A couple of very quick backgrounders: on Burkina Faso, just so that you know, this will be their second time on the Council. They were already there in ’84 and ’85. Libya also had one term with the Council in ’76 and ’77. For Viet Nam, this will be the first. If the Czech Republic is the one that takes the Council seat as of the first of January, then it will be their second time. They had been there in ’94-’95, and if it’s Costa Rica, then this will be their third time, because they have been members of the Council in ’74-75 and ‘97-’98.
On the background, the five outgoing members of the Council -- meaning outgoing at the end of this year -- are: Congo, Ghana, Peru, Qatar and Slovakia. The five that remain in the Council for one more year are: Belgium, Indonesia, Italy, Panama and South Africa.
As regards the details on the way the voting procedures went in the General Assembly, first and foremost, what you have to know is that, according to rule 92 of the rules and regulations of the General Assembly, votes are taken by secret ballot, and there is no nomination. So, that means that there are no officially nominated candidates. That means anybody can be put on the ballot papers. However, the President of the General Assembly, and he was and is chairing the meeting, mentioned that he was informed by the chairs of the regional groups as regards declared and endorsed candidates for the various seats. There were two seats up for the African Group, and according to the chair of the African Group, two countries were endorsed for that: Burkina Faso and the Libyan Arab Jamahiriya. For Asia, there was one seat, and one candidate was endorsed and put forward by the regional group. That was Viet Nam.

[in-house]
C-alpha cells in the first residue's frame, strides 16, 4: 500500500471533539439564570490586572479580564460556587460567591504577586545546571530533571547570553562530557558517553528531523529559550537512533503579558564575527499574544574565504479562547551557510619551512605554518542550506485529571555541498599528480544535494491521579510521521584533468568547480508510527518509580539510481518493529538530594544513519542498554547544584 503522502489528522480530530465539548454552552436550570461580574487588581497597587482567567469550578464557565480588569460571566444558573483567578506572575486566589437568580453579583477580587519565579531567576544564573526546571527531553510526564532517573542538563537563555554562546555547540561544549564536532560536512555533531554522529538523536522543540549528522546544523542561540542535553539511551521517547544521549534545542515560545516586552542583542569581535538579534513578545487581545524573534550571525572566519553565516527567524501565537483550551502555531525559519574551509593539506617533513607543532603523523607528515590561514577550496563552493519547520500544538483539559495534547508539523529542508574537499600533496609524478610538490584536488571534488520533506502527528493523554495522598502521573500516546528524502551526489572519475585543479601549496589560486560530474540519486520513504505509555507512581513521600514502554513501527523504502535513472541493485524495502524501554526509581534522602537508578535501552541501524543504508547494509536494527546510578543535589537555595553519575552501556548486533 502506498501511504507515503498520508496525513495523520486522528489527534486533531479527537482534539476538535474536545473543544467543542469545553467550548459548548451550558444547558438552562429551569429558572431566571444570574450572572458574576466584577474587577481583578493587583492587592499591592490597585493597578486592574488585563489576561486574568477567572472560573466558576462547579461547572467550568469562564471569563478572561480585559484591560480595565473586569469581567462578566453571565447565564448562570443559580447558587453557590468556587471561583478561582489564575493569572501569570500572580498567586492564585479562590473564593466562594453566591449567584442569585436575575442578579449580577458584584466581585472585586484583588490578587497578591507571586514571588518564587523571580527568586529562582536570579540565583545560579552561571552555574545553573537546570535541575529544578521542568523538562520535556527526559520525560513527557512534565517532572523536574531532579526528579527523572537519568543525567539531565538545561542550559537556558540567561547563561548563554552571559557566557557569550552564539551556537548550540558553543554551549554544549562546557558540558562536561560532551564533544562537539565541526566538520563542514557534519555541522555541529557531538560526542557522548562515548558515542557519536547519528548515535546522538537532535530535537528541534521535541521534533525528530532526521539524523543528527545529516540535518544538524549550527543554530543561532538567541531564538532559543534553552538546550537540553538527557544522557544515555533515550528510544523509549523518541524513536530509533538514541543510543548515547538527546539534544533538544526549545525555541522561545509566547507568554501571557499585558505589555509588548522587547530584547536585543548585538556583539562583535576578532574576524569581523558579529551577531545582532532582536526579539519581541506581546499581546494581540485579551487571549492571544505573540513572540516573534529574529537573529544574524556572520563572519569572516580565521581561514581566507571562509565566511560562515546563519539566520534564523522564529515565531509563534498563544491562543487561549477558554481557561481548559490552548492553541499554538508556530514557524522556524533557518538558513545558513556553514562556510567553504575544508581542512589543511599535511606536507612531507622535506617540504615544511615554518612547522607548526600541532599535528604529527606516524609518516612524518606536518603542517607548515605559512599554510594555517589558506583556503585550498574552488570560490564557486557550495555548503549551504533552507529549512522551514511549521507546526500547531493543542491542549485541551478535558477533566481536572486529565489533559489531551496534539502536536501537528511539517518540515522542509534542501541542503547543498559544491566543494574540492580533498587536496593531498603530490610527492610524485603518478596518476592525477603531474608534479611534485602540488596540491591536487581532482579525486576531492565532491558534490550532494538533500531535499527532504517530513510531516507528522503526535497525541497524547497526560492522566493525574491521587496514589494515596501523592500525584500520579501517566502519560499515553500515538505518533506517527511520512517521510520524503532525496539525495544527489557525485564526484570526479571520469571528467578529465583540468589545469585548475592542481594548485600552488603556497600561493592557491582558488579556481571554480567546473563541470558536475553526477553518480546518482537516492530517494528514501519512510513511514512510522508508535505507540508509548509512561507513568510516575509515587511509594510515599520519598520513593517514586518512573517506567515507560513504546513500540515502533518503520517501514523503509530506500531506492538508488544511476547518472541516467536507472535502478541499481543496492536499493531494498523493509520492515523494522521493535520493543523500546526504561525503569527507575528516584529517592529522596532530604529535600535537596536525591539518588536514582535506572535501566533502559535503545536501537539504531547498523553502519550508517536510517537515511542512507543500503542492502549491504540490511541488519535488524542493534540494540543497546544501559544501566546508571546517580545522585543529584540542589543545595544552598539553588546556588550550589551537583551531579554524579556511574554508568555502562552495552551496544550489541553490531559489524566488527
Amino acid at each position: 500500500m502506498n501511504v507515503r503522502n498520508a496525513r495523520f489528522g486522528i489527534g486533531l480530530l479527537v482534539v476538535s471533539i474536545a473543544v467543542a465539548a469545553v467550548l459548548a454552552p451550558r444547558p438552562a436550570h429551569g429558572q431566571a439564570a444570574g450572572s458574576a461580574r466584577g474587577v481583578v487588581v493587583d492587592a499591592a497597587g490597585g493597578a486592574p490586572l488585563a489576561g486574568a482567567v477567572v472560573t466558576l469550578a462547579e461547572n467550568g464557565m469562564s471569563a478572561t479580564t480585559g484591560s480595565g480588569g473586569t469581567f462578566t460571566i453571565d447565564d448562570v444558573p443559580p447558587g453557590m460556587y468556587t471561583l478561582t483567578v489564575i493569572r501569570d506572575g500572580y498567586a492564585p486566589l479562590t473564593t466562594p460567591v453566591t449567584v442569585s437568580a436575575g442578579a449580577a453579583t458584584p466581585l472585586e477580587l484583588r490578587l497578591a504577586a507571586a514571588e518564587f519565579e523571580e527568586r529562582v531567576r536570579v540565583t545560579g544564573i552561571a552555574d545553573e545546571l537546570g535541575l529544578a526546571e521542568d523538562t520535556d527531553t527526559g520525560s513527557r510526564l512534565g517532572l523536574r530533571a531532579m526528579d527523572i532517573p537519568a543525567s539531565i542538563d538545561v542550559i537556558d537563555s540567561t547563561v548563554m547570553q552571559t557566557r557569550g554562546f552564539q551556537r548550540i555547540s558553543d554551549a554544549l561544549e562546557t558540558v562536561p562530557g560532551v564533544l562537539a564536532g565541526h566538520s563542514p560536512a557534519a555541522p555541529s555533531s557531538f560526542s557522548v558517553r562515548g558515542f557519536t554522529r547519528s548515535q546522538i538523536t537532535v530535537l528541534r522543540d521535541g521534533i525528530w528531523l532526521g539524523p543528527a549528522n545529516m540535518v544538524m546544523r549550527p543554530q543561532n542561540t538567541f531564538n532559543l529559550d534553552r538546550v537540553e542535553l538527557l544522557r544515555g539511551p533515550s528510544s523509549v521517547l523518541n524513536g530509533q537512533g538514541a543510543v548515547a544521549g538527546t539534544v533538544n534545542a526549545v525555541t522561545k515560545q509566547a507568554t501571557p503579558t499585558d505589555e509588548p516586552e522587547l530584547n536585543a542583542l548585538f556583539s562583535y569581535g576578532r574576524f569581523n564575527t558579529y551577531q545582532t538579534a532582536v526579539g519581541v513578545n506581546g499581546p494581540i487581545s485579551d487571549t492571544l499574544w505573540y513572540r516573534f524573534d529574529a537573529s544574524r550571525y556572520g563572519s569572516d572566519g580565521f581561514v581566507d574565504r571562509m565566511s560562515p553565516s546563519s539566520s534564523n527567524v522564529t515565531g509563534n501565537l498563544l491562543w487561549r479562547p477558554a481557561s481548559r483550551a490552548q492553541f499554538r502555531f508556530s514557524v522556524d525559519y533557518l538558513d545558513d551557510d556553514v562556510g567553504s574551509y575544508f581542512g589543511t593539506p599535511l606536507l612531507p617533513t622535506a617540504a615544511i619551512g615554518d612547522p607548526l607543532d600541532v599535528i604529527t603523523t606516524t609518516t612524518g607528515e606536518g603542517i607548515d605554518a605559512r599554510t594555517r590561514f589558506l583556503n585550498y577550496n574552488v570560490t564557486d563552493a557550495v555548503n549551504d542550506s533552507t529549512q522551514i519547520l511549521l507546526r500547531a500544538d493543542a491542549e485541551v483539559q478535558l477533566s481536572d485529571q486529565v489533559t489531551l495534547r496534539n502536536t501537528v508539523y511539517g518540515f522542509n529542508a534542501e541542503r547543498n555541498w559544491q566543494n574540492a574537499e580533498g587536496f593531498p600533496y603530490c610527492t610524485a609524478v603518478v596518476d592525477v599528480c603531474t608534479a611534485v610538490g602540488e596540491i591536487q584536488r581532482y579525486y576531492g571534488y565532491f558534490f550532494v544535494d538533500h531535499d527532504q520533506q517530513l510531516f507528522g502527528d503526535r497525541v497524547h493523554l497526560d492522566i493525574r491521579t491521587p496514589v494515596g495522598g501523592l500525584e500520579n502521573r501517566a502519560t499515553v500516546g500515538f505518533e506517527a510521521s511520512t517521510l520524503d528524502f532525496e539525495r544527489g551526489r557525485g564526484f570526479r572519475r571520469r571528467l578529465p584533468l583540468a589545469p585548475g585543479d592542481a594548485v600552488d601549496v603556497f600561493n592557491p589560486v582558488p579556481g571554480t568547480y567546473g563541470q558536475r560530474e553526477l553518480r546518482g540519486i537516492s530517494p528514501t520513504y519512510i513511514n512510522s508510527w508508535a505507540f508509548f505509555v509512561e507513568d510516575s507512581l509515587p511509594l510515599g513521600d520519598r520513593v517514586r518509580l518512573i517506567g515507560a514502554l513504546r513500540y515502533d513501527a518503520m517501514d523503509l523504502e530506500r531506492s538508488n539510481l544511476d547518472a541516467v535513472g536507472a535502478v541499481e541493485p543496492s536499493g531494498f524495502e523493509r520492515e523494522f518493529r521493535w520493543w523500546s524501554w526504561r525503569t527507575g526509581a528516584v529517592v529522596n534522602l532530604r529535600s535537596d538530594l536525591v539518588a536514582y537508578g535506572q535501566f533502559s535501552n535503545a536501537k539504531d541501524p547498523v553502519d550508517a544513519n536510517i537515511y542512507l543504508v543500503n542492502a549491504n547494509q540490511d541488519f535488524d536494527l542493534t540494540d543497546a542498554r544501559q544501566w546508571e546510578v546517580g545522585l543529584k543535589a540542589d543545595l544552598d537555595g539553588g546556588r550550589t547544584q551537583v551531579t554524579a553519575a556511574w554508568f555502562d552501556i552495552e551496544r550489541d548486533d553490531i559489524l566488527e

As regards Eastern Europe, there was one seat available and the regional chair informed the President that two candidates were competing for that seat: Croatia and the Czech Republic. There was one seat available for the Latin America Caribbean Group. The chair of that group informed the President of the Assembly that two countries, the Dominican Republic and Costa Rica, were eyeing and contending that seat.
In the first round of voting, what happened was that three ballot papers were given to the Members States in the General Assembly: ballot papers A, B and C. On Ballot Paper A, the Member States were supposed to put the candidates, or their choice of candidates, for the African and Asian seats. On Ballot Paper B, for the Eastern European, and on Ballot Paper C, for the Latin American/Caribbean.
Very quickly, how things went as regards Ballot Paper A, the African and Asian seats: this had 190 valid votes, which meant that 127 votes were needed for a 2/3 majority. Burkina Faso received 185 votes; Viet Nam received 183 votes; and the Libyan Arab Jamahiriya received 178 votes. There were also two votes cast for Mauritania and one for Senegal. As I mentioned to you, basically, any country can be put on that piece of paper. So in that procedure, what happened then was that Burkina Faso, Viet Nam and the Libyan Arab Jamahiriya became members of the Council. They received the necessary votes.